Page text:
By Leander Harding
The Church can only help, in the middle of the disorder of the world, by really being the Church.
Essays & Reviews
By Leander Harding
By Peter M. Doll
Here is the challenge the Covenant poses to the churches of the Anglican Communion: to commit themselves to a deeper fellowship with one another.
By Mark D. Chapman
Conflict over what is necessary to salvation is part of what it is to be a catholic Christian. The local needs therefore to relate to the universal. Catholicity cannot be limited purely to one’s own context.
The Confessional is an installation meant to provoke reflection on the radical nature of forgiveness. The idea was born through artist Carole Baker’s struggle to forgive someone after she felt deeply wounded.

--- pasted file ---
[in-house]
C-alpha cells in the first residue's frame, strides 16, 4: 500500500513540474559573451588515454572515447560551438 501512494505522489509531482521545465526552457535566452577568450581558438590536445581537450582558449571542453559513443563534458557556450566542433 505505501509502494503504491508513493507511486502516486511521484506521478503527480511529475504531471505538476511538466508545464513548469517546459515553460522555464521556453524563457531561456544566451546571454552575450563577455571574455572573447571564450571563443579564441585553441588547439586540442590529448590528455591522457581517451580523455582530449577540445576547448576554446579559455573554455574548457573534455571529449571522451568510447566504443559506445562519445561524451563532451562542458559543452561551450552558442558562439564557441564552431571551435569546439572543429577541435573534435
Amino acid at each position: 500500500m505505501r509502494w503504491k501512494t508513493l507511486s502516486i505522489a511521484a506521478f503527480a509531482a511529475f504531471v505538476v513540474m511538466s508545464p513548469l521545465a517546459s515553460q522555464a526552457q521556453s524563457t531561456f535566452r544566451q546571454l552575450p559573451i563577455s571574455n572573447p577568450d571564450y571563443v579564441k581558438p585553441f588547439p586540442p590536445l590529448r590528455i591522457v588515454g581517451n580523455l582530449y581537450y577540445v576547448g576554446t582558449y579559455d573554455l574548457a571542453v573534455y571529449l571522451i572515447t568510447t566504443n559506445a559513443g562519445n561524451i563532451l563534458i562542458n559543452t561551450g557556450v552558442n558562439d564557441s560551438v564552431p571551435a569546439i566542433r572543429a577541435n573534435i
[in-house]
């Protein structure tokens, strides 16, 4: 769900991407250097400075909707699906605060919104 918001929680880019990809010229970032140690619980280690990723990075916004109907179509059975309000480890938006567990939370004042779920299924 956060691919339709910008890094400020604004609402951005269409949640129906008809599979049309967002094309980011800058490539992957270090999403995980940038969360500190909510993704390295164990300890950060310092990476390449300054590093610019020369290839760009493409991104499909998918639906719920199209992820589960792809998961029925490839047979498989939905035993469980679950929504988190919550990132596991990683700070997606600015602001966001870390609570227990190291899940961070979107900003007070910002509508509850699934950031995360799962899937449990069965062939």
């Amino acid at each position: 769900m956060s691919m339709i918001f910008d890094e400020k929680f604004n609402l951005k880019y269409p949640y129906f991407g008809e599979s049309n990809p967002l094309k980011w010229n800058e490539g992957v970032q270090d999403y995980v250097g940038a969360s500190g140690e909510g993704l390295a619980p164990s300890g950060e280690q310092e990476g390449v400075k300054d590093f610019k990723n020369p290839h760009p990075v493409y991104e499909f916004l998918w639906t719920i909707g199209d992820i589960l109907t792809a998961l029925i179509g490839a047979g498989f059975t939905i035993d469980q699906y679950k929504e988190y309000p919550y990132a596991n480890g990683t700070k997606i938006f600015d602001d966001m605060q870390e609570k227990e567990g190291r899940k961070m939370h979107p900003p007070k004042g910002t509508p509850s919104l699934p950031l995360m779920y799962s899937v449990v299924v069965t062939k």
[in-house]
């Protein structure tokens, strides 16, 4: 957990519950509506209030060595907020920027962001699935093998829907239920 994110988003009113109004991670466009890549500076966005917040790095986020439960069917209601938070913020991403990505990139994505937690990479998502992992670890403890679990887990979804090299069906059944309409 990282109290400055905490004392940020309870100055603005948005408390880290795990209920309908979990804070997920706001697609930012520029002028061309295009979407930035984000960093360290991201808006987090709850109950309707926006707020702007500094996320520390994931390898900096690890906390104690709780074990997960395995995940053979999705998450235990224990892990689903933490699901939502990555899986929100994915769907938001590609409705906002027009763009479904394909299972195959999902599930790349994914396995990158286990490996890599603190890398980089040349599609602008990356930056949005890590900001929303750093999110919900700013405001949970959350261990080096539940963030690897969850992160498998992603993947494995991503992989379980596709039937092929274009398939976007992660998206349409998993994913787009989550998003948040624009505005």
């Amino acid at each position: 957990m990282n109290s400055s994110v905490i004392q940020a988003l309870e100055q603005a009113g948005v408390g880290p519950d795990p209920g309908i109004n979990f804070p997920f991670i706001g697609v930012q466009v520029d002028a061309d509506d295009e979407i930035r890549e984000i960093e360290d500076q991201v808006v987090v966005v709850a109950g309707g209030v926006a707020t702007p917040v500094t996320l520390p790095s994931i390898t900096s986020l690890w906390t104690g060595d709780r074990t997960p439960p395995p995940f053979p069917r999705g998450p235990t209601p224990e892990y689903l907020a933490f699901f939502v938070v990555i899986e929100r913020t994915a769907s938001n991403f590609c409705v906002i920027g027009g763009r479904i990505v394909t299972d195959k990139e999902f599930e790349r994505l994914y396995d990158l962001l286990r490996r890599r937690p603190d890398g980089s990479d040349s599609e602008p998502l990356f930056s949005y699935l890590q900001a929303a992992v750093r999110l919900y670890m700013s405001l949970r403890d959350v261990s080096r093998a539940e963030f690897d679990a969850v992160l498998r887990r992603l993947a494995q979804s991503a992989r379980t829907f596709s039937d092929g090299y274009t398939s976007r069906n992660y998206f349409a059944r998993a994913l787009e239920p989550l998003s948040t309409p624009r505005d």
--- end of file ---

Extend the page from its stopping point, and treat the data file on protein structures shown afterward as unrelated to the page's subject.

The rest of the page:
By Ian Ernest
The difficulties our provinces face as churches in Africa are some of the deepest challenges confronting any human beings in this world.
By Mark Harris
Haiti is more than Port-au-Prince, more than the earthquake of 2010, more than “the poorest nation in the Western Hemisphere,” more than a place that needs our help.
By Nicholas Porter and Dawn Stegelmann
Much to our delight and surprise, and with the enthusiastic support of our vestry and parishioners, we encountered numerous people of faith who welcomed the opportunity to receive ashes.
“Ashes to go” is the relatively recent ecclesiastical fad of offering Ash Wednesday ashes to people on the street. The notion of taking the church to the people can be offered as a rationale for this behavior, but it hardly rises to the level of an adequate defense.
The Tree of Life is nominated for three Academy Awards (best picture, best director, and best cinematography). It is also a film very few Episcopalians have seen. This strikes me as odd, particularly in light of the director’s background.
The idea that in some sense Jesus saves not only us but the world by his substitutionary sacrificial suffering has, for Mark Noll, implications for the practice of scholarship, especially in the humanities and social sciences.